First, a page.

Rising from tiny headwaters in Lower Bodham and Baconsthorpe, the main river begins just below Selbrigg Pond where three streams combine at the outfall. The Glaven then winds its way through one of the most beautiful valleys in England for 17km (10.5 miles) before discharging into Blakeney Harbour at Cley. Mostly gently flowing, it falls just 50 metres from source to sea.
The Glaven’s sub-surface geology is predominantly chalk and in parts of the lower valley the river runs over chalk beds. Chalk is permeable and acts as a sponge: absorbing rainfall, filtering the water and releasing it though springs and fissures. This means that the Glaven has a constant supply of clean, mineral-rich water, and is not naturally prone to the floods and droughts associated with less permeable bedrocks and steeper river valleys. The chalk extends from eastern England to Normandy, but is found nowhere else in the world, making Norfolk’s ‘chalk rivers’ unique.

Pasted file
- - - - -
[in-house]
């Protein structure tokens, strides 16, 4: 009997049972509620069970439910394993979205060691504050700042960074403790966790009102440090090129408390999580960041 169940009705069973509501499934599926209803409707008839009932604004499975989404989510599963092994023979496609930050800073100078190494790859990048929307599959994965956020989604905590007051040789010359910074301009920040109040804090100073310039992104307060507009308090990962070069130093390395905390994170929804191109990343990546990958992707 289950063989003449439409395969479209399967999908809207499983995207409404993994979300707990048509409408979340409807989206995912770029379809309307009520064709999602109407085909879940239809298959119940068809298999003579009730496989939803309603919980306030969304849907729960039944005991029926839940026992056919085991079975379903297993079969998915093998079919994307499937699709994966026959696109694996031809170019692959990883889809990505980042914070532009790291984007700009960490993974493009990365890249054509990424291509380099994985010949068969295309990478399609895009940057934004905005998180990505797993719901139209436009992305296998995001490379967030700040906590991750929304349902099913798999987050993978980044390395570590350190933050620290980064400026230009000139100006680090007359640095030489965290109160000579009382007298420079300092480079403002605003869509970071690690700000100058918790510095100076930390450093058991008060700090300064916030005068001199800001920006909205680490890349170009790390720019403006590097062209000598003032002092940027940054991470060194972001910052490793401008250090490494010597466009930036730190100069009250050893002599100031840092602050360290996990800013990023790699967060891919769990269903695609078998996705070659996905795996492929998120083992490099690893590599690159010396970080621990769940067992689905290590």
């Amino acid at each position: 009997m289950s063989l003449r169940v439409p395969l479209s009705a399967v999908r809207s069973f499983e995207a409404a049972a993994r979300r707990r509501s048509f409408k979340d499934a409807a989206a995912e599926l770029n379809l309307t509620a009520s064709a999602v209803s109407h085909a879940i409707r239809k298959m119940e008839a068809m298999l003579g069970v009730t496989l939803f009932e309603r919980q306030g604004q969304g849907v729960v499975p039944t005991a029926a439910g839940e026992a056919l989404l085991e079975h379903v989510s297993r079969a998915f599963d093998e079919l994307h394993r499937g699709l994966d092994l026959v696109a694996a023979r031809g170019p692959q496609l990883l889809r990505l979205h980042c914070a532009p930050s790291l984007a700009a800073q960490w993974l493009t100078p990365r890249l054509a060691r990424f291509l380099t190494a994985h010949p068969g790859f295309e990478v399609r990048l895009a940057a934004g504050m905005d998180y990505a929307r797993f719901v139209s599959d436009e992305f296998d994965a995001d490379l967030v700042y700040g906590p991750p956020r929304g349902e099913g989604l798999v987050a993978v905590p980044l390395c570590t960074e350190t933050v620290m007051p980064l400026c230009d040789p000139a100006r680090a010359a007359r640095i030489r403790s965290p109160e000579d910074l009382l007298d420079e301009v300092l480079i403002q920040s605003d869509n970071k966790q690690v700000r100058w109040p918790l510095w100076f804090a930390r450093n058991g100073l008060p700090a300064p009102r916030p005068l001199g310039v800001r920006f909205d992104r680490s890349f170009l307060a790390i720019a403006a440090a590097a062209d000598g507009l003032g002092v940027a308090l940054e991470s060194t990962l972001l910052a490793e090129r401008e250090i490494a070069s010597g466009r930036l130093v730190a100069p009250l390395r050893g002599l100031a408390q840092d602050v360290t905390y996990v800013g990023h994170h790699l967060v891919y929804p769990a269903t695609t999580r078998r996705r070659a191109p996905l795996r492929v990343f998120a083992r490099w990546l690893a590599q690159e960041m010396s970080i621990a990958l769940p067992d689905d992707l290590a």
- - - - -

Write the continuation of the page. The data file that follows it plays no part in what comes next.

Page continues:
Although relatively clean and healthy, the Glaven is affected by nutrient enrichment from treated sewage and especially by the run-off of silt from fields and roads; after heavy rain it can be very cloudy.
At the time of the Domesday Book the River Glaven had 19 watermills. Today there are six and you may notice that the river can be very low and then soon after very high again; this is due to the operation of Letheringsett mill, the only working watermill in Norfolk.
The River Glaven attracts a wide variety of wildlife, but both luck and patiance are required to see some of the more exciting creatures. Otters, for example, are regular visitors, but mostly pass through at night (although some visitors do see Otters, often at close range, during the day). We regularly site an automatic ‘trail-cam’ along the river, and our Glaven-cam takes pictures of whatever passes, sometimes with unexpected results.